Letter to Christians in Rome: Chapter 15 (pt 2 of 19)

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The second rule, however, says to be careful that your giving in does not allow your neighbor to be confirmed in his weakness. Did I confuse you on that one? What I am saying is that you should not leave him without encouragement to grow, or to re-think his position. I think that very important, and it reflects some of the things that Paul has said earlier about all this. We are to seek to build one another up. As I have pointed out before, in all these kinds of issues, if we do nothing but “give in” to people, and to their weaknesses, the church eventually ends up living at the level of the weakest conscience in its midst.

That’s not good because it presents a twisted and distorted view of Christian liberty, and the world gets false ideas about what is important, and what Christianity is all about. This helps to balance the situation. Yes, please your neighbor, but for his own good, always leave something there to challenge his thinking, or make him reach out a bit, and possibly change his viewpoint.

Years ago, when I was actively involved in Pastoral work, a member of our church told me that he was a teacher in a Christian school there and ran into a small dilemma when the Headmaster of the school told the teaching staff that the school board created a new rule, the each teacher was expected to enforce. The new rule prohibited students from wearing their hair long, more specifically, it could not be over their collar. It was obviously a rule that he did not agree with, he didn’t know what he should do? If he did not enforce the rule, the board made it clear that the teacher(s), would lose their job. In his case, if he did enforce it, he would be upsetting the students and the parents who felt it was a silly rule. Of course, when they established a dress code, they had the same reactions, and it worked.

This teacher was asking me what he should do. I thought about it and said that, whether it was right or wrong, with everything we read in the 14th chapter we should not push our ideas to the point it would upset the peace. So I said, “For the sake of peace, go along with the new rule for this year. But make a strong plea to the board to re-think their position and to change their decision. Then, when the year is over see what their decision is. The reality is that you might have to consider moving to a different school. That way you would not be upsetting things, and creating a division or a faction within the school.”

Oh, that is a pretty simple example, but I think it illustrates what Paul is presenting here. These kinds of decisions are not easy to make. Many times people lose sight of what it means to be a disciple of Jesus, and what is expected of us. We become so focused in issues that can split a church right down the center. Or they will create such arguing, bickering, fighting and dissension within the group that any sense of peace is long gone, and the whole atmosphere of the church is disrupted.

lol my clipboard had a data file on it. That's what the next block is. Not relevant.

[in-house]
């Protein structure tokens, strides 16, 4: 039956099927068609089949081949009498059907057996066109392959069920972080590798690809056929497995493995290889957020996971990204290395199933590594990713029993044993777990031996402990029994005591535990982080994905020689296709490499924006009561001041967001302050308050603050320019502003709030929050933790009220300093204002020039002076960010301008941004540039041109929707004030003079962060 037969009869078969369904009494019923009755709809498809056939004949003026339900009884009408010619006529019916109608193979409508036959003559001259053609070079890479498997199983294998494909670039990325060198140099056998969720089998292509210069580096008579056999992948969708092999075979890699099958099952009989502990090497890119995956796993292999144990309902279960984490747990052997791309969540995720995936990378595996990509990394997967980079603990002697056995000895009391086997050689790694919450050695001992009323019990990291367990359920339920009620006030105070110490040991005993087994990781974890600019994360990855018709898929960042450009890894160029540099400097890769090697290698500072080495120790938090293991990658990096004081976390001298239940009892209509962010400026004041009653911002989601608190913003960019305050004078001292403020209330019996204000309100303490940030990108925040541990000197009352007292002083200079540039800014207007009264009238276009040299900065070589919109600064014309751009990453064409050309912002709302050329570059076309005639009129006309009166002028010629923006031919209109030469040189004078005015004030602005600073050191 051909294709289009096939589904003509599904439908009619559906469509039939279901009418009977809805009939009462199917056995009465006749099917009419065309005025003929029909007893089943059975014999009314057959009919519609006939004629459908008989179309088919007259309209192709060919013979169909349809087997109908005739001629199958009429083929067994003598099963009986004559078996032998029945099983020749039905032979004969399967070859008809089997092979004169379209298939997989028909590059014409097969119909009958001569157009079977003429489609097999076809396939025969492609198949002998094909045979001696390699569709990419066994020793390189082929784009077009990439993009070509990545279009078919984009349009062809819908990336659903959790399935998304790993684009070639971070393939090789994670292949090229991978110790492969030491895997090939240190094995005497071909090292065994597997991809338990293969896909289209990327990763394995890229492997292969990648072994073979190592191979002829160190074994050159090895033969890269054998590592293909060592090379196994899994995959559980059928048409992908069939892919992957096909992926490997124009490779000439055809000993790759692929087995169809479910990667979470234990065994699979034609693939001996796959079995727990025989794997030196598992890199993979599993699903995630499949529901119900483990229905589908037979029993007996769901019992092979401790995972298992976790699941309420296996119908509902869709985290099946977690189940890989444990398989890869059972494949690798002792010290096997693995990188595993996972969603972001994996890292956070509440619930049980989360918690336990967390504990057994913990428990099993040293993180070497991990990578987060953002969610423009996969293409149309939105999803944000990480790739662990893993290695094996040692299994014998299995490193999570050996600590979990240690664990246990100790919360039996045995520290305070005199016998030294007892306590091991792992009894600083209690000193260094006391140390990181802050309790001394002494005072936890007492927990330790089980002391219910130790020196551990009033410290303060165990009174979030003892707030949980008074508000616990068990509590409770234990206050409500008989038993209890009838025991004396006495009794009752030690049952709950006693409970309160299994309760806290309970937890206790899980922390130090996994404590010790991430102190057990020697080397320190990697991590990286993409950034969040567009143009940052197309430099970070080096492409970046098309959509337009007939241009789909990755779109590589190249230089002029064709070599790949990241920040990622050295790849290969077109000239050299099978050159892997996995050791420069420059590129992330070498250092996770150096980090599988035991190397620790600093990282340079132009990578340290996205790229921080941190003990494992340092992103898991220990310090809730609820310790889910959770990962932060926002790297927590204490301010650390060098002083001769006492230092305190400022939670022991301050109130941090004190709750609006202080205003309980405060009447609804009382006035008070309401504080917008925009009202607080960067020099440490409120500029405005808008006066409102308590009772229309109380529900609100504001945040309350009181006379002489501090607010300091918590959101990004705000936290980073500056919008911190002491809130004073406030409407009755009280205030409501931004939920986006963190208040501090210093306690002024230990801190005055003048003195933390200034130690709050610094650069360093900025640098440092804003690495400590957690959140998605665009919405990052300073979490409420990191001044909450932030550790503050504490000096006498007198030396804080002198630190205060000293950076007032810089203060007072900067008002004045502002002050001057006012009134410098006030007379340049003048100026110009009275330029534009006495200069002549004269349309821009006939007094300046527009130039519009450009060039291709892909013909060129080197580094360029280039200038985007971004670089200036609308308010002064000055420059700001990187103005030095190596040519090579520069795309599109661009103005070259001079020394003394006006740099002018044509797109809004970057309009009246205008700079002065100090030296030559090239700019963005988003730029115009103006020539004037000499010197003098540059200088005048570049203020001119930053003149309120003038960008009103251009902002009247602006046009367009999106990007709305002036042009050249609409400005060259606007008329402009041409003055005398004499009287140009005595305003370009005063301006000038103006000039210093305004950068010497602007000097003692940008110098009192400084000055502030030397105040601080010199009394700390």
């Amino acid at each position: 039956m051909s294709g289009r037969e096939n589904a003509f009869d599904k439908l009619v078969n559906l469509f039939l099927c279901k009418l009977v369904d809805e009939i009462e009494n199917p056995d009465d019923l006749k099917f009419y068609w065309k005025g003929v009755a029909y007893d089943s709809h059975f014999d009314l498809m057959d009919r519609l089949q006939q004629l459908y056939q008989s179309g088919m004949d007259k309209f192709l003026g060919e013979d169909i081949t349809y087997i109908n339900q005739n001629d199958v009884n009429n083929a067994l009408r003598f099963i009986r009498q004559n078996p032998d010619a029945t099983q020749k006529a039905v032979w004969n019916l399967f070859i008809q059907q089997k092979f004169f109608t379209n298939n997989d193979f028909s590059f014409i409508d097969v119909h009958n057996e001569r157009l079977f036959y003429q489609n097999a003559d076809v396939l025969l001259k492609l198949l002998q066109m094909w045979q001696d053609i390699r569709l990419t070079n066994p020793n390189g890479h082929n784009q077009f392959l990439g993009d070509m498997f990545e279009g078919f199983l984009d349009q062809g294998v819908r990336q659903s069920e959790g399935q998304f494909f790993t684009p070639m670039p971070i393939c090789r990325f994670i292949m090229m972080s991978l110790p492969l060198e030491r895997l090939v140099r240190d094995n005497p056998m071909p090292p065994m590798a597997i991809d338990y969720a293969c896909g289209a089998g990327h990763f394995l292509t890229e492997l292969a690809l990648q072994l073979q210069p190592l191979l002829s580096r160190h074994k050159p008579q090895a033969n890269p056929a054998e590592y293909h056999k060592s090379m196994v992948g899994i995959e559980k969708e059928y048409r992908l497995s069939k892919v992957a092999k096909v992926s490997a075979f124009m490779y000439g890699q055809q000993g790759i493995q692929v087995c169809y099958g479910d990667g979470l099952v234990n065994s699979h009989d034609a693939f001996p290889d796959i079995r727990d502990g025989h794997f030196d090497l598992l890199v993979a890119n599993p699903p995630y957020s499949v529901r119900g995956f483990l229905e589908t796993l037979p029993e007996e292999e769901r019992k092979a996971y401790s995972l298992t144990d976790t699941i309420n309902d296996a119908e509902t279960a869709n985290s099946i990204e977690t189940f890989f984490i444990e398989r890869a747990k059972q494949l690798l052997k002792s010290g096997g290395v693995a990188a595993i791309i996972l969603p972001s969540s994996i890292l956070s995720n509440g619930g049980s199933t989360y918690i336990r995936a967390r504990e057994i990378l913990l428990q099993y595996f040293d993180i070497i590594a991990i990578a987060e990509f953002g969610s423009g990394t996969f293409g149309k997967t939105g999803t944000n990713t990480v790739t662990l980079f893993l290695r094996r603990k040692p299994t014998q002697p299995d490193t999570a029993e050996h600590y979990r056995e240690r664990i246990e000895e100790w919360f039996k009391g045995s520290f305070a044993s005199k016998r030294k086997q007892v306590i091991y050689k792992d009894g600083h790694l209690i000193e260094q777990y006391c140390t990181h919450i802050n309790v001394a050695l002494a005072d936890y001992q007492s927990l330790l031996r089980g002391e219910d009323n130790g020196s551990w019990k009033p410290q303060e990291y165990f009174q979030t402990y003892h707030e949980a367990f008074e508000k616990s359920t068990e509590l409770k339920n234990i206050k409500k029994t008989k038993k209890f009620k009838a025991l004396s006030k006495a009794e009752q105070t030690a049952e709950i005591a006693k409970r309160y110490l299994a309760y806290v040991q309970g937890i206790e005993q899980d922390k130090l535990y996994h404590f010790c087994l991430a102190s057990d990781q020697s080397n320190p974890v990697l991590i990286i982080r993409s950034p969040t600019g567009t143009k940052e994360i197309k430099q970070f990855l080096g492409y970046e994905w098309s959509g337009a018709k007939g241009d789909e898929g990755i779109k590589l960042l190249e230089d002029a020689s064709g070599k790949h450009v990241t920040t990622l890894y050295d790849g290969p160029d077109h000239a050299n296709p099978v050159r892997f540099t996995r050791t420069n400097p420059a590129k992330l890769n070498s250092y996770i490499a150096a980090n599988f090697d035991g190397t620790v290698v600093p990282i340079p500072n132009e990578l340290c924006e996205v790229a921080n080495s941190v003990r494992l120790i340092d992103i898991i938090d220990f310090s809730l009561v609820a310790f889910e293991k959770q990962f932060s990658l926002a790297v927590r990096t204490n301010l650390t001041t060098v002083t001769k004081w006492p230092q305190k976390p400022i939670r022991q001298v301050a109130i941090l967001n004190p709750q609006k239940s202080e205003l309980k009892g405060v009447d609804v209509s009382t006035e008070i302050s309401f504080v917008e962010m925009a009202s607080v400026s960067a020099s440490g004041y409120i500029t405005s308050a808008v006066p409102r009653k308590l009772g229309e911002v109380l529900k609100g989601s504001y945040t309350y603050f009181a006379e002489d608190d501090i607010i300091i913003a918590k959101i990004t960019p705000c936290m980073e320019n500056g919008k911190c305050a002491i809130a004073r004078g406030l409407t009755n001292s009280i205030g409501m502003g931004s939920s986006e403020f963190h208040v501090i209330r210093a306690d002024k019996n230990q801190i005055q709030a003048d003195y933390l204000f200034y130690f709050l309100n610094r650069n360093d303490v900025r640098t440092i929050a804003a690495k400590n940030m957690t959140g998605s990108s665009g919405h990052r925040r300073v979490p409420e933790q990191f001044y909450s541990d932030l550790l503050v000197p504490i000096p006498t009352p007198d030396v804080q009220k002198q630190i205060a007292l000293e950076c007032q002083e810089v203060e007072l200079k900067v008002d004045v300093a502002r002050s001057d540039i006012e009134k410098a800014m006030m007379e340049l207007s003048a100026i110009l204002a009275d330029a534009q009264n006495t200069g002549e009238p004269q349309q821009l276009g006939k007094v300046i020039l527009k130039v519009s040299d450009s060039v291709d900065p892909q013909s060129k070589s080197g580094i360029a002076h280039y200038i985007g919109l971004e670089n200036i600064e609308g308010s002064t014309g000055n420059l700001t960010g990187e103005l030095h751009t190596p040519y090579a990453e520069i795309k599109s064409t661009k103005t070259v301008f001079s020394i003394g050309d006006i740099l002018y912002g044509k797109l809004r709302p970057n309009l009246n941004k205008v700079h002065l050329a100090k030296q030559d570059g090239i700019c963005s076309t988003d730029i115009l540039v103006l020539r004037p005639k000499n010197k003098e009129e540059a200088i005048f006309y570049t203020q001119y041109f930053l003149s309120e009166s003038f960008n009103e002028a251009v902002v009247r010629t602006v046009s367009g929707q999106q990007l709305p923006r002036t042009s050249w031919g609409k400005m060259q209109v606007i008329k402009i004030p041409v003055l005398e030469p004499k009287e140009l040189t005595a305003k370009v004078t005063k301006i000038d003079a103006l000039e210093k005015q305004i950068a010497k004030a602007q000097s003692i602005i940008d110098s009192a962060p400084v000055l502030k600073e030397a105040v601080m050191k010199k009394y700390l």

What Paul is saying is that there are things that can be done to work these problems out. To encourage us in this, he provides three recommendations that we can count on to resolve these problems. The first one is the encouragement of example that comes to us from the past:

“For even Christ did not choose his own pleasure, but as it is written: “The reproaches of those who reproached you fell on me.”

“For all those words which were written long ago are meant to teach us today; that when we read in the scriptures of the endurance of men and of all the help that God gave them in those days, we may be encouraged to go on hoping in our own time” (Romans 15:3-4)

Wow! Paul’s first example is Jesus himself. It seems rather unfair to put us against His example, but Jesus ran into this kind of problem and he never did anything that was wrong or out of line. Even though he never did anything to displease his Father, he certainly experienced these kinds of antagonisms. But as Paul says, Jesus fulfilled the Scriptures that predicted that those who did not like God’s methods would take it out on him. “The insults of those who insult you,” he says, “have fallen on me,” (Psalms 69:9). Our Lord had to put up with all the unhappiness and sometimes the insults from those who could not be pleased even with what God himself was doing.

Remember in Luke, Chapter 14, the Pharisees felt that Jesus was not keeping the Sabbath correctly? They were very upset because he did things they felt were wrong to do on the Sabbath. Now what did our Lord do? Did he give in to their desire? No, he did not. He ignored their protest, went ahead, and did things that upset them even more! If he had gone along with they wanted, they would never have learned what God intended the Sabbath to be. So the Lord did not adjust to their antagonism.

That’s an excellent point, but another time the Lord was accused of not paying his taxes. When the disciples told him about it, he sent Peter down to the lake to catch a fish, and in the fish’s mouth, he found a coin to pay the tax for both Peter and himself. According to Jesus, his reason for doing it that way is so he would not offend them. What I mean is that he adjusted to their complaint at that point.

If interested, you can download the entire study of The Letter to Christians at Rome

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